Meningitis vaccine approved for California college
- Associated Press
- February 1, 2014 - 4:00 PM
SANTA BARBARA, Calif. — Health officials at a California university will start offering a vaccine against bacterial meningitis several months after an outbreak sickened four students.
Officials at the University of California, Santa Barbara said Friday that federal health regulators have approved the vaccine for use on campus, 100 miles north of Los Angeles. The vaccine is licensed for use overseas but is not yet approved for general use in the United States.
The school plans to hold a two-week vaccination clinic in late February for all undergraduate students to receive the first dose. Faculty, staff and graduate students who live in dorm-style residence halls are also urged to get the shot. Vaccines will be free.
"Students, including those who receive the vaccine, and other members of the university community are encouraged to continue to pay increased attention to personal hygienic practices," such as not sharing drinking glasses, Dr. Mary Ferris, executive director of student health services, said in a statement.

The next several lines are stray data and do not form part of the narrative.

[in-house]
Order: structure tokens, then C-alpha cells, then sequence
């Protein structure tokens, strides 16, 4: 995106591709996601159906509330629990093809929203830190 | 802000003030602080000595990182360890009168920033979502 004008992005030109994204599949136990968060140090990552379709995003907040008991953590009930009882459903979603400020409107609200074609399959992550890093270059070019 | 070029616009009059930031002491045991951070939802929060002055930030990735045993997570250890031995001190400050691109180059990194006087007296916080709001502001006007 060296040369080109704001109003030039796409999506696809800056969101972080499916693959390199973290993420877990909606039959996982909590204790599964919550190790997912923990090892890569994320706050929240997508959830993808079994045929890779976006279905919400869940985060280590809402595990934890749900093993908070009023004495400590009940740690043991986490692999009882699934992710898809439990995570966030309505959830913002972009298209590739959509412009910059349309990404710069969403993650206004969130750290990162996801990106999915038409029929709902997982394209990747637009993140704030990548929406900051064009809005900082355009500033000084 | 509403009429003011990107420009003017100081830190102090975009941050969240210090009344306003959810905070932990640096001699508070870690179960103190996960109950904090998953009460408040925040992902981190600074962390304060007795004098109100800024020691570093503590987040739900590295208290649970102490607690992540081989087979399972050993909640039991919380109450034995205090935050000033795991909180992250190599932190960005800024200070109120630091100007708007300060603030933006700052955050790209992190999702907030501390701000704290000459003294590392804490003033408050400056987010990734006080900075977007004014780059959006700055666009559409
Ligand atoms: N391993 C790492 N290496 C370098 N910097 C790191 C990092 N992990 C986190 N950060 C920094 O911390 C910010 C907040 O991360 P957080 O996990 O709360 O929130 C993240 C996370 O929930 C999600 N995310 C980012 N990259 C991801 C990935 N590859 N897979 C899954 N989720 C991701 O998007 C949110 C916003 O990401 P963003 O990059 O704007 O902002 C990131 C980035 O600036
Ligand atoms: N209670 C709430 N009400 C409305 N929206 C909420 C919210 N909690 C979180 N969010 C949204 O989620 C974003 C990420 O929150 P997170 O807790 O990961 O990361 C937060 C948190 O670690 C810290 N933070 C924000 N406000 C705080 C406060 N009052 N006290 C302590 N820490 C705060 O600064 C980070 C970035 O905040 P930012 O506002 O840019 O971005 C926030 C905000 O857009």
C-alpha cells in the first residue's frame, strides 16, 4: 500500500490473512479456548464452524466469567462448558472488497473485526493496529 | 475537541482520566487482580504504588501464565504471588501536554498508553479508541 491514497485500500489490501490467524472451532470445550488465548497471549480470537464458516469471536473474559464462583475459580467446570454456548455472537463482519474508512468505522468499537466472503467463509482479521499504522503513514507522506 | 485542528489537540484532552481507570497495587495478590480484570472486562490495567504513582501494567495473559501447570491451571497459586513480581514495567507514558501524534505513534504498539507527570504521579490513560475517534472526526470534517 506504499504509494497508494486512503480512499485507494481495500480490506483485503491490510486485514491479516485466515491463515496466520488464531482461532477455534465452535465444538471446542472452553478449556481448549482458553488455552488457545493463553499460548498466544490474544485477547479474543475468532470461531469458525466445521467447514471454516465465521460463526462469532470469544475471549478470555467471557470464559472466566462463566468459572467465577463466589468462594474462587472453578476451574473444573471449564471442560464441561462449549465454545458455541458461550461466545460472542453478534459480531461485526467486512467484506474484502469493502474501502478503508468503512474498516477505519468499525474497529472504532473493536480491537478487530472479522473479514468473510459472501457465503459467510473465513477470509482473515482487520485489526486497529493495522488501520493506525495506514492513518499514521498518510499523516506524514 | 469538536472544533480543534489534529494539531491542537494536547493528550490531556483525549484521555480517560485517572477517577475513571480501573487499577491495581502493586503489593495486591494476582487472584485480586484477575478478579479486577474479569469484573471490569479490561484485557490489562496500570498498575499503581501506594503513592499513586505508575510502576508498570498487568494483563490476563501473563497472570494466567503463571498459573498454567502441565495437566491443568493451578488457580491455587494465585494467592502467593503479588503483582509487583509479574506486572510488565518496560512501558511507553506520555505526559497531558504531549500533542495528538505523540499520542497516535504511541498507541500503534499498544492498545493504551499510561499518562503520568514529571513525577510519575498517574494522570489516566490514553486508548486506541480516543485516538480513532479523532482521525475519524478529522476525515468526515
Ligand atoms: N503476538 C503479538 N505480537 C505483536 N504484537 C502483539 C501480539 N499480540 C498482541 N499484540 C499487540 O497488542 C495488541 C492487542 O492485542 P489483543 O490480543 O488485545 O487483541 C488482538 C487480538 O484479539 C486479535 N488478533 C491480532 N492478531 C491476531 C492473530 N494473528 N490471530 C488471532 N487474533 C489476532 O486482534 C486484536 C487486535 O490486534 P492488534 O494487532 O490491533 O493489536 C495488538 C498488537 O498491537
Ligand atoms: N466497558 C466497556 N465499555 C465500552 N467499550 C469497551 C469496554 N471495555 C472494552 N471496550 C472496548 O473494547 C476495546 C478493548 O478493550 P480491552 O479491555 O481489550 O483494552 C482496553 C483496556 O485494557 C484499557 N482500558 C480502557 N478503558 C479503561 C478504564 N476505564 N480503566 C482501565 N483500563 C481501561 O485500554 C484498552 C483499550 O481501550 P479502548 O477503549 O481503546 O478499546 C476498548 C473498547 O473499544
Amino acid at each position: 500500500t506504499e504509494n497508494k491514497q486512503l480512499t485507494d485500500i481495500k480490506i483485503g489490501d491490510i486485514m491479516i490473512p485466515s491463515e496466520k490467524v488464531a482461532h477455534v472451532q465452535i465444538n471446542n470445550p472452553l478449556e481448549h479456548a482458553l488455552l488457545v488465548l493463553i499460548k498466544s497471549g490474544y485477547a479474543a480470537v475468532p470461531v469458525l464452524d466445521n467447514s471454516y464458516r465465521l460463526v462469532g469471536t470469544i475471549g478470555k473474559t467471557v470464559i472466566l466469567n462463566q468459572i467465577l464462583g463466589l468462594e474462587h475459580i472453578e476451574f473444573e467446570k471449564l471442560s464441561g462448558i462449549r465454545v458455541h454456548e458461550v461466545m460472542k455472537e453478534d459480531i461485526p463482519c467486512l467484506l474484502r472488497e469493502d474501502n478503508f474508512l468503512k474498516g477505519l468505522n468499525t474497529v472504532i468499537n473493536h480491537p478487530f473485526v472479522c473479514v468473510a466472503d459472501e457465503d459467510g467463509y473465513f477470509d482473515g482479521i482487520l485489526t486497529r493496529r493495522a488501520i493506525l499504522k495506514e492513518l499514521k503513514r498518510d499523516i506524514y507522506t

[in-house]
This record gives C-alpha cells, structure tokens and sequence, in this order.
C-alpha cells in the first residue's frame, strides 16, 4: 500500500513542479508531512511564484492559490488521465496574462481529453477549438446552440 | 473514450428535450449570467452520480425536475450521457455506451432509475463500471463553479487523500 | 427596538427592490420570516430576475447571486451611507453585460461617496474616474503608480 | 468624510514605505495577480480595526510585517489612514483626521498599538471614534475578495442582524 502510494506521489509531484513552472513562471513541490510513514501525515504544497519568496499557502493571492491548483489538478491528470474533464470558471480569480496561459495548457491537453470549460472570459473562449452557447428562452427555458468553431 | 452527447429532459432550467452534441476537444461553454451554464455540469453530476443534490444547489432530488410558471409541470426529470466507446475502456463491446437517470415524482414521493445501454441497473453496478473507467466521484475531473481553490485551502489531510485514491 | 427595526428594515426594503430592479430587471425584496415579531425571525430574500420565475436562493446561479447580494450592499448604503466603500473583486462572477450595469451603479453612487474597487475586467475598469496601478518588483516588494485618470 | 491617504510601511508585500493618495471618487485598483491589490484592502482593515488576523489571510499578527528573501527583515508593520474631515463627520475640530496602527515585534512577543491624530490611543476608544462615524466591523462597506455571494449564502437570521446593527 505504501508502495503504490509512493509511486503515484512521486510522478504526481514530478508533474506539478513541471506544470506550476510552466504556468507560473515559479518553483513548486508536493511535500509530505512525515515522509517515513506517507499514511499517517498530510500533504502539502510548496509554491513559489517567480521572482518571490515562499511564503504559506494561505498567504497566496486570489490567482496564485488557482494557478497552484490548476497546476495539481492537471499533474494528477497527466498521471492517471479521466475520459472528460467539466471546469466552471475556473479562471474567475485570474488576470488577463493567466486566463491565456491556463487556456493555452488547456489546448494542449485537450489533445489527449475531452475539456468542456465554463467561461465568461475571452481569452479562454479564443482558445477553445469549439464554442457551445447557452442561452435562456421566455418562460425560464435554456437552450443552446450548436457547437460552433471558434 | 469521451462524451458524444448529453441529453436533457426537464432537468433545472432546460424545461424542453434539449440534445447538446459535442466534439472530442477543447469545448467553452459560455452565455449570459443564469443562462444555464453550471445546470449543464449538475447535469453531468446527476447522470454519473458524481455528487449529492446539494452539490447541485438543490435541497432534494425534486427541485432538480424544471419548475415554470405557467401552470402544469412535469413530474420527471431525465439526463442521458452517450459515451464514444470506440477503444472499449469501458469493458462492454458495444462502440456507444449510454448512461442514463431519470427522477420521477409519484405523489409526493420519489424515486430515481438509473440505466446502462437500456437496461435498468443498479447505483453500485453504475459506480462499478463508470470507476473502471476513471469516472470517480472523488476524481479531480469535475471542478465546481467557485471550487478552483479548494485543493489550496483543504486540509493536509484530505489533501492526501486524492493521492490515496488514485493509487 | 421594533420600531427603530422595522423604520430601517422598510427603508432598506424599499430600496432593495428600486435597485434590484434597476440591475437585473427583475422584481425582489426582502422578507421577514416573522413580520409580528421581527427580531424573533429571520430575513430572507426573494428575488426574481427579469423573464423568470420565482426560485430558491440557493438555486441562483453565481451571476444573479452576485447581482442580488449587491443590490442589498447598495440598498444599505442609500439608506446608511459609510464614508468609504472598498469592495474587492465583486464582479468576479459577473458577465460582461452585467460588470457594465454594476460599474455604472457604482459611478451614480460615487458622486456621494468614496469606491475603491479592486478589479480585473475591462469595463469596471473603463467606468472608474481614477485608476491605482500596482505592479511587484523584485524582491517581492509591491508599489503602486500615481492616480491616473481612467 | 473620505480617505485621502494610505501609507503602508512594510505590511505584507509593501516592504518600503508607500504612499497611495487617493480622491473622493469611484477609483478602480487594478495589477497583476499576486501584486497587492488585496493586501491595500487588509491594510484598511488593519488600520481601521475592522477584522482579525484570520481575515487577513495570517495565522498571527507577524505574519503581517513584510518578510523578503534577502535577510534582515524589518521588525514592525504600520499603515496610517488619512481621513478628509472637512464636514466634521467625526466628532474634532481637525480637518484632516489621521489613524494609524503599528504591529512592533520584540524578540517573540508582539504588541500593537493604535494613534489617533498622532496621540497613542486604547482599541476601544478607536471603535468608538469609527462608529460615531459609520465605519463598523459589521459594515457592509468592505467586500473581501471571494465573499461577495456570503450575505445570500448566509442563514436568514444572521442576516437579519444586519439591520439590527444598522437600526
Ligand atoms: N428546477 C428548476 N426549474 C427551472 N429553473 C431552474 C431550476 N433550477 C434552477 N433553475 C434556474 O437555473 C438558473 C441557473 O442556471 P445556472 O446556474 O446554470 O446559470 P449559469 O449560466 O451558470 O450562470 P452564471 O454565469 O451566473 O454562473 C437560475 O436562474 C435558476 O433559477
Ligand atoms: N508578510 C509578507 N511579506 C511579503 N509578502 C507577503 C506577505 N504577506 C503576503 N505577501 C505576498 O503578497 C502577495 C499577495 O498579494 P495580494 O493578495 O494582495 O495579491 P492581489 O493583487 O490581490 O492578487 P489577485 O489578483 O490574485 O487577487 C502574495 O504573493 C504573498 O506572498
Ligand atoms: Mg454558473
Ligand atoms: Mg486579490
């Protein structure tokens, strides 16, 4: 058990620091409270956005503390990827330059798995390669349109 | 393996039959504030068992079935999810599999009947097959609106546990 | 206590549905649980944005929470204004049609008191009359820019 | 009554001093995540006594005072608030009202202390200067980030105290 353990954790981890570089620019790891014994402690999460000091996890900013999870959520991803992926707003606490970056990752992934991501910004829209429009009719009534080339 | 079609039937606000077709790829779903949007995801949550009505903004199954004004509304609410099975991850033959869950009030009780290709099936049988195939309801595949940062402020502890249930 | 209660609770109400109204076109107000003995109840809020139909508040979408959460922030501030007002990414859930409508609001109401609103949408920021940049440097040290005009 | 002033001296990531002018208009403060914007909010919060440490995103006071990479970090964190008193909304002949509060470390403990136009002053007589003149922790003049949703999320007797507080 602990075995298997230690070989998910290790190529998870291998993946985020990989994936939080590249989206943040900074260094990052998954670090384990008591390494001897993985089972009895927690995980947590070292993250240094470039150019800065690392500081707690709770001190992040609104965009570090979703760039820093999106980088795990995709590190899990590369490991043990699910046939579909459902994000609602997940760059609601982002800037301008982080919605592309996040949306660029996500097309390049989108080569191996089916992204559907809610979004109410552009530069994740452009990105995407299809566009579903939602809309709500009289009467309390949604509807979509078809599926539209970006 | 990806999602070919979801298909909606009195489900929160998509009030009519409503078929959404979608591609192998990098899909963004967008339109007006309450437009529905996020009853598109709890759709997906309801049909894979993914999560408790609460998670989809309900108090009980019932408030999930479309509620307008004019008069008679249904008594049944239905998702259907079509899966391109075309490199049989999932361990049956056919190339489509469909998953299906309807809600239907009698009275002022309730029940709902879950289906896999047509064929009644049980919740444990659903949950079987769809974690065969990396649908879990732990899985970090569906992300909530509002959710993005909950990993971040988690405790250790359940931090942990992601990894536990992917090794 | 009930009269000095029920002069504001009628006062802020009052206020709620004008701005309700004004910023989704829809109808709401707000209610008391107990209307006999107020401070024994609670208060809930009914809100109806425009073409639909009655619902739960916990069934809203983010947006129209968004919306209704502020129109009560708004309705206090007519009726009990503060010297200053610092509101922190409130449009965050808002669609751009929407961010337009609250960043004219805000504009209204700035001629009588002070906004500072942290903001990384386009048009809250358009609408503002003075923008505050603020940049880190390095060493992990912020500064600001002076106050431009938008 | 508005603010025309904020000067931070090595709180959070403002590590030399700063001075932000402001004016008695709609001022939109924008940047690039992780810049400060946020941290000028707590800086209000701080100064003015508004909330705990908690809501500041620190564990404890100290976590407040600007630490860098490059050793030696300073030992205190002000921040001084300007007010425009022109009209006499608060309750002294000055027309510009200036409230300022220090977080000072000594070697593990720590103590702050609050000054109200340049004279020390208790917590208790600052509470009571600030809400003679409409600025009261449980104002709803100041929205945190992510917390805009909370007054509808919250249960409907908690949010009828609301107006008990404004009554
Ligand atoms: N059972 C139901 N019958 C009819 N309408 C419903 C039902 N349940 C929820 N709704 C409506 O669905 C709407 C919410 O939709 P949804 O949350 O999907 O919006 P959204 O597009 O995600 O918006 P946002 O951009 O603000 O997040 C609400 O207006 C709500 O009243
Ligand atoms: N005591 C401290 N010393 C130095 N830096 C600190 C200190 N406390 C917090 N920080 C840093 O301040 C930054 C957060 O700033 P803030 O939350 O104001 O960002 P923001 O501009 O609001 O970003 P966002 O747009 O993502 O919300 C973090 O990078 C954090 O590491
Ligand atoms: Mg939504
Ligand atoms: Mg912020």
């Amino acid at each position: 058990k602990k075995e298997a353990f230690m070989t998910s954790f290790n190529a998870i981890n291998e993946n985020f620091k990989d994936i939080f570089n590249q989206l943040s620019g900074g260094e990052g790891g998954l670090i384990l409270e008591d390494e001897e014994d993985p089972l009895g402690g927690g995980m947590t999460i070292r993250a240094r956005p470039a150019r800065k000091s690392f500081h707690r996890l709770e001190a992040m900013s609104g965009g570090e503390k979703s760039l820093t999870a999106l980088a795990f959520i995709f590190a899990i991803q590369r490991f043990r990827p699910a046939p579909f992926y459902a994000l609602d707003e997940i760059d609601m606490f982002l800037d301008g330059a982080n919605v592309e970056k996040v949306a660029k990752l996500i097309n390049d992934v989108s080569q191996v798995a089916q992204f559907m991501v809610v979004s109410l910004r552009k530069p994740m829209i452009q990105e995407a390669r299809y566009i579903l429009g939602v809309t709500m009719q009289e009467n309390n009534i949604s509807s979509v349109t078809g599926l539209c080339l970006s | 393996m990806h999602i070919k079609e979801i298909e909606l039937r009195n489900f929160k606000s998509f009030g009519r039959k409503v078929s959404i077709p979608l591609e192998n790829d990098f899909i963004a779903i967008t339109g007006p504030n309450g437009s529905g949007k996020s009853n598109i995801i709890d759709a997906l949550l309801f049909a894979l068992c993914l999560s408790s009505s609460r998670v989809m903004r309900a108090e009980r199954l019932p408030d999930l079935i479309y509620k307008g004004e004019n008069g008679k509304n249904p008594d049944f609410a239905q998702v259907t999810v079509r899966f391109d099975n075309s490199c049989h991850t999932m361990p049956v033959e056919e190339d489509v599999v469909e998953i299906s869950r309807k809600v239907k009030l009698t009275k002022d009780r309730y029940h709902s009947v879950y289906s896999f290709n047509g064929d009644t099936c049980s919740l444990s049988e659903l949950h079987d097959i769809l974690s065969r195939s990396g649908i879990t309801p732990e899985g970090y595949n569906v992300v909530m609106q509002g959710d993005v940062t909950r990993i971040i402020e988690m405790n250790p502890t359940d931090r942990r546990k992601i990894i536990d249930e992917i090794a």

The move comes after Princeton University last year received permission from the Food and Drug Administration to dole out the vaccine after seven students and a student visitor became infected. Nearly 5,300 people — or 90 percent of eligible students and staff at the New Jersey Ivy League school — chose to get immunized for the B strain of the meningitis bacteria.
In both cases, the federal Centers for Disease Control and Prevention took the unusual step of recommending the vaccine for the campuses.
Last November, four students at UC Santa Barbara fell ill from a form of bacterial meningitis similar to the Princeton cases. Three recovered and the fourth had both feet amputated. No new cases have been diagnosed.
Bacterial meningitis can cause swelling of the membranes covering the brain and spinal cord, and can be fatal. Survivors can suffer mental disabilities, hearing loss and paralysis.
The illness can be spread through kissing, coughing or lengthy contact. Symptoms include fever, headaches, sensitivity to light, neck stiffness and a blotchy rash. Dormitories and other crowded settings can make dangerous breeding grounds.
UC Santa Barbara plans to offer the second dose in the spring for maximum protection.
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